Please write a letter to a student coming in to this class next year.
Tell them what you learned, what they will need to be successful in the class and why it matters to their overall academic career.
I suggest having each of these items be its own paragraph.
Name of Article.
Go to this website for more information:
Example: Author’s Name. “Article Name.” Publication Name or Book. Date Published. page numbers. website link: http://website.com
Fake article by Prof. Edelson: Darwin, Prince. “A Dog’s Life.” Dog Magazine. March 6, 2021. www.dogmag.com
QUOTE: “Your favorite thing the article says goes here.”
Write one sentence that states the Main Idea of the article
Write 1-3 paragraphs with the supporting ideas and points made in the article.
WHO is the person who wrote the article? Background? Education? How can I be sure I can trust them?
Have I fact checked the article? How did I do that?
Who is the audience for the article?
What is the tone or style? Playful? Serious? Informative? Scholarly? Why is it written in this way?
What are my thoughts?
Did the article cover the important points?
Did the article represent the information fairly?
March 8 Homework
Unit 2 — Continue Summaries
Barack Obama, A Promised Land
Barack Obama Vanity Fair Interview on new book
Examples and details: What are President Obama’s main ideas, and what are the corresponding examples he uses to illustrate them? What does President Obama articulate is the goal of his writing? Do you think he achieves this goal in the excerpt? Why/why not?
Quote integration and quote sandwich; assignment formatting; titles
My Job in an Apple Plant
By John Langan
Plan of Development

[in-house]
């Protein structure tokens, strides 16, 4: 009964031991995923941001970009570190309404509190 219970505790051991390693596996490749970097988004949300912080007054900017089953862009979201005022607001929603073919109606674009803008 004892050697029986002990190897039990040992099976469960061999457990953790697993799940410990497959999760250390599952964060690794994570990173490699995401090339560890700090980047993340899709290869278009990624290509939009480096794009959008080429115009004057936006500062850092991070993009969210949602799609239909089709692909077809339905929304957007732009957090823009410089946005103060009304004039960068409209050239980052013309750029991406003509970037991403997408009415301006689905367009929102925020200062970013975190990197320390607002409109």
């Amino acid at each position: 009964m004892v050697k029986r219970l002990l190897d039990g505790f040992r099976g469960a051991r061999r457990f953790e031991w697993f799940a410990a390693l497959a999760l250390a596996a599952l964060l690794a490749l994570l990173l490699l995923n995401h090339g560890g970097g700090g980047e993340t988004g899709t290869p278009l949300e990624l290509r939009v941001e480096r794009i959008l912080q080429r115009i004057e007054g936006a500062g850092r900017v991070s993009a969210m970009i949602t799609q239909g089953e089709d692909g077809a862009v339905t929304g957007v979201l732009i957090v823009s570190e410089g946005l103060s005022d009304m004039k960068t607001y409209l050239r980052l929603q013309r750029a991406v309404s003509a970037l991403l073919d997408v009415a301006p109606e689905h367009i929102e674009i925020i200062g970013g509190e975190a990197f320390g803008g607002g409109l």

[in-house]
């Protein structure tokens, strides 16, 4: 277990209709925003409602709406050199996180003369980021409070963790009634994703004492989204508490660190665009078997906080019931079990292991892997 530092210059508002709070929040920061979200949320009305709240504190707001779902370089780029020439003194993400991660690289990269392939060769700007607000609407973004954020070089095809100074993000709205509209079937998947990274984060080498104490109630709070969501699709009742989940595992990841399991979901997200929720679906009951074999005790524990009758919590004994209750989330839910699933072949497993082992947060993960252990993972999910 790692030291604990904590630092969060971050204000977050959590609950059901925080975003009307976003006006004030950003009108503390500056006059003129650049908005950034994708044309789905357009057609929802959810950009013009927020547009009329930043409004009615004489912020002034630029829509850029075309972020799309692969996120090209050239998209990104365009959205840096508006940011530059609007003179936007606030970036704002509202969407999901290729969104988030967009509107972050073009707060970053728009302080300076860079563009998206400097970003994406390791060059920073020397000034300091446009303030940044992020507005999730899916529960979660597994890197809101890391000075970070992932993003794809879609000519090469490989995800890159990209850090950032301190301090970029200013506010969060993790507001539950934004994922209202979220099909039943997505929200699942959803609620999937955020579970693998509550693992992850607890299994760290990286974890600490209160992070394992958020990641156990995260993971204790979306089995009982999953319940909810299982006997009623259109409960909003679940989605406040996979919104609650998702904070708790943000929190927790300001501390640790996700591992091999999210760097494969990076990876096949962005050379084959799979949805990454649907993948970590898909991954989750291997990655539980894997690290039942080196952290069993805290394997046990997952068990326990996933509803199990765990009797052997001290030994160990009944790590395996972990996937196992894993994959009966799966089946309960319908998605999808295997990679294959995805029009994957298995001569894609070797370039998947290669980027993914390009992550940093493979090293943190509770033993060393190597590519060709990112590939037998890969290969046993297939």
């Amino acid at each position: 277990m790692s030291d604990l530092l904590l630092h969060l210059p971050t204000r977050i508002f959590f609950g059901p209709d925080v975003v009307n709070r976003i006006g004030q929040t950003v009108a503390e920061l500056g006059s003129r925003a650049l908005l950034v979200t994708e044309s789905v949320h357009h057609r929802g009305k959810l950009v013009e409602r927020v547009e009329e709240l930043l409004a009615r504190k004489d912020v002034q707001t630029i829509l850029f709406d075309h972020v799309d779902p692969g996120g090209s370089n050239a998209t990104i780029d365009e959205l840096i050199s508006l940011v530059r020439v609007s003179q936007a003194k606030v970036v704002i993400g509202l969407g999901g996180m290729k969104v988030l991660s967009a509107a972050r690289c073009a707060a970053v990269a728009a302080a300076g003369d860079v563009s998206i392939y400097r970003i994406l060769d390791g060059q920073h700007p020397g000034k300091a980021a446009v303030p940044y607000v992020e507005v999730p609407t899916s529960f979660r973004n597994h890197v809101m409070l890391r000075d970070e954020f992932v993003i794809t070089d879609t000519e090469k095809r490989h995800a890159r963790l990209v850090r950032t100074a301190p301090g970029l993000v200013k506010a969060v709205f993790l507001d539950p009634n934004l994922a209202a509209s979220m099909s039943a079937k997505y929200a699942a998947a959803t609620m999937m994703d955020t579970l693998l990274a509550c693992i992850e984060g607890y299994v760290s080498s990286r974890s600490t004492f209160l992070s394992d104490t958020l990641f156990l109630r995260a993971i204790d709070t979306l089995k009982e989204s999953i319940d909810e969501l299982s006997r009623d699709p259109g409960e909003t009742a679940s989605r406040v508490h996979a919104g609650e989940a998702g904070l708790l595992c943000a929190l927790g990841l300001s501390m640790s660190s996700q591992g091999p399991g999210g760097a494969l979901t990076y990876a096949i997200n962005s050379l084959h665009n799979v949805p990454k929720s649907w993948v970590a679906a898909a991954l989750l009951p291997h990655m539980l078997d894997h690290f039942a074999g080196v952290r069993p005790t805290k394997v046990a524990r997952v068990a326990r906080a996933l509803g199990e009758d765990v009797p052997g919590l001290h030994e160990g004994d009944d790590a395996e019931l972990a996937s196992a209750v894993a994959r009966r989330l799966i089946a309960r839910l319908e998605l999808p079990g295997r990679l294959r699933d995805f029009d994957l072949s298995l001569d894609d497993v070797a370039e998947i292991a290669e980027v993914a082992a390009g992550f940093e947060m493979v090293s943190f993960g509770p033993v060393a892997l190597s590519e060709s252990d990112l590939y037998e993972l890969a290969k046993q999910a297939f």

In the course of working my way through school, I have taken many jobs I would rather forget. I have spent nine hours a day lifting heavy automobile and truck batteries off the end of an assembly belt. I have risked the loss of eyes and fingers working a punch press in a textile factory. I have served as a ward aide in a mental hospital, helping care for brain-damaged men who would break into violent fits at unexpected moments. But none of these jobs was as dreadful as my job in an apple plant. The work was physically hard; the pay was poor; and, most of all, the working conditions were dismal.
|First supporting paragraph
First of all, the job made enormous demands on my strength and energy. For ten hours a night, I took cartons that rolled down a metal track and stacked them onto wooden skids in a tractor-trailer. Each carton contained twelve heavy cans or bottles of apple juice. A carton shot down the track about every fifteen seconds. I once figured out that I was lifting an average of twelve tons of apple juice every night. When a truck was almost filled, I or my partner had to drag fourteen bulky wooden skids into the empty trailer nearby and then set up added sections of the heavy metal track so that we could start routing cartons to the back of the empty van. While one of us did that, the other performed the stacking work of two men.
|Second supporting paragraph